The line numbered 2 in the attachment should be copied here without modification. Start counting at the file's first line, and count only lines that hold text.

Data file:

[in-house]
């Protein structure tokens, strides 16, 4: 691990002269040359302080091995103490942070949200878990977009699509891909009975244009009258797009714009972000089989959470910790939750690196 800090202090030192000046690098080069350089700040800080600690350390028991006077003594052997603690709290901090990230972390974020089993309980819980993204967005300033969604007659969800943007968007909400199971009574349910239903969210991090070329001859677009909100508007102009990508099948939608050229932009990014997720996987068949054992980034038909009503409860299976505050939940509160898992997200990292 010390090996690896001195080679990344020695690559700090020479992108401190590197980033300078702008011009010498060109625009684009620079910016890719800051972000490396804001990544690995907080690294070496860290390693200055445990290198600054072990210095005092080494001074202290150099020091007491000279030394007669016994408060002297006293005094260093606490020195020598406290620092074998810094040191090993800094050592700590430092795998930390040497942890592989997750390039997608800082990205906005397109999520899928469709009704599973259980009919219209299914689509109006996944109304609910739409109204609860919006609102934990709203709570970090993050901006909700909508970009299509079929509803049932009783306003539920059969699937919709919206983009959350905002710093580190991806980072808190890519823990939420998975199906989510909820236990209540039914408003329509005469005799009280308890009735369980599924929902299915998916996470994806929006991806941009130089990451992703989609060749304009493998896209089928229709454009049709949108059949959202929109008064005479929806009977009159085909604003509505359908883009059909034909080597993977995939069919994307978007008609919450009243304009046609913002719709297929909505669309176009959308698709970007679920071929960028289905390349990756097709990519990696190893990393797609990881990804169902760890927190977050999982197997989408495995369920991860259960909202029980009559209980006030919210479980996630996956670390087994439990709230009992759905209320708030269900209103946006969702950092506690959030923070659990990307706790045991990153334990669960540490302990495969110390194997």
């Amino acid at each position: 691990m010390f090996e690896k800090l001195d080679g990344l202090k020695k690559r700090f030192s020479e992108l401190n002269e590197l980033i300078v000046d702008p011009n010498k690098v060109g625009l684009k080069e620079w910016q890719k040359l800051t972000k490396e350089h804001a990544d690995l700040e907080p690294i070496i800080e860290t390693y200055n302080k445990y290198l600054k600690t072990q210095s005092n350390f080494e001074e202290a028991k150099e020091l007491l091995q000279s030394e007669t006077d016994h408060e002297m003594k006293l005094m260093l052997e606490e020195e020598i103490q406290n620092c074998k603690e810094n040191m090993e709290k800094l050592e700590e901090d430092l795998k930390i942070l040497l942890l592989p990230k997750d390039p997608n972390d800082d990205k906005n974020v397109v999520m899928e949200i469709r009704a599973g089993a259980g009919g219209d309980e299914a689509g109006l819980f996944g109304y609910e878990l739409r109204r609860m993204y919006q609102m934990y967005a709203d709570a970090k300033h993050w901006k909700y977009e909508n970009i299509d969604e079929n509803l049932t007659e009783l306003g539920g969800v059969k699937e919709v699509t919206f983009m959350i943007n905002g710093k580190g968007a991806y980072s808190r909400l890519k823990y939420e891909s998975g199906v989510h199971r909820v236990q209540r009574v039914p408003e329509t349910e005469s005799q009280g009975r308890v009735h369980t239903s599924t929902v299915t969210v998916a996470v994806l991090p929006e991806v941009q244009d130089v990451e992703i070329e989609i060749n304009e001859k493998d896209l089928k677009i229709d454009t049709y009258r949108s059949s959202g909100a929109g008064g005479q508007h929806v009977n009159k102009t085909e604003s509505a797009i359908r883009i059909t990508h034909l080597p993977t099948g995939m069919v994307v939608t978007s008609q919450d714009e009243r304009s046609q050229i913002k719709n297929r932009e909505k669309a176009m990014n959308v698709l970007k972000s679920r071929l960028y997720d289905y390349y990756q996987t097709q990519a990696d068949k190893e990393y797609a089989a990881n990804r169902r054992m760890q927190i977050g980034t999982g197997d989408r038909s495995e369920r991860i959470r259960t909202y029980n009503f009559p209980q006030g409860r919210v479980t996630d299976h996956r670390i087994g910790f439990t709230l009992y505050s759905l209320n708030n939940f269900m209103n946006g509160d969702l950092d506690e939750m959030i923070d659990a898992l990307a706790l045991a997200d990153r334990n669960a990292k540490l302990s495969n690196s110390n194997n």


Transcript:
């Protein structure tokens, strides 16, 4: 691990002269040359302080091995103490942070949200878990977009699509891909009975244009009258797009714009972000089989959470910790939750690196 800090202090030192000046690098080069350089700040800080600690350390028991006077003594052997603690709290901090990230972390974020089993309980819980993204967005300033969604007659969800943007968007909400199971009574349910239903969210991090070329001859677009909100508007102009990508099948939608050229932009990014997720996987068949054992980034038909009503409860299976505050939940509160898992997200990292 010390090996690896001195080679990344020695690559700090020479992108401190590197980033300078702008011009010498060109625009684009620079910016890719800051972000490396804001990544690995907080690294070496860290390693200055445990290198600054072990210095005092080494001074202290150099020091007491000279030394007669016994408060002297006293005094260093606490020195020598406290620092074998810094040191090993800094050592700590430092795998930390040497942890592989997750390039997608800082990205906005397109999520899928469709009704599973259980009919219209299914689509109006996944109304609910739409109204609860919006609102934990709203709570970090993050901006909700909508970009299509079929509803049932009783306003539920059969699937919709919206983009959350905002710093580190991806980072808190890519823990939420998975199906989510909820236990209540039914408003329509005469005799009280308890009735369980599924929902299915998916996470994806929006991806941009130089990451992703989609060749304009493998896209089928229709454009049709949108059949959202929109008064005479929806009977009159085909604003509505359908883009059909034909080597993977995939069919994307978007008609919450009243304009046609913002719709297929909505669309176009959308698709970007679920071929960028289905390349990756097709990519990696190893990393797609990881990804169902760890927190977050999982197997989408495995369920991860259960909202029980009559209980006030919210479980996630996956670390087994439990709230009992759905209320708030269900209103946006969702950092506690959030923070659990990307706790045991990153334990669960540490302990495969110390194997």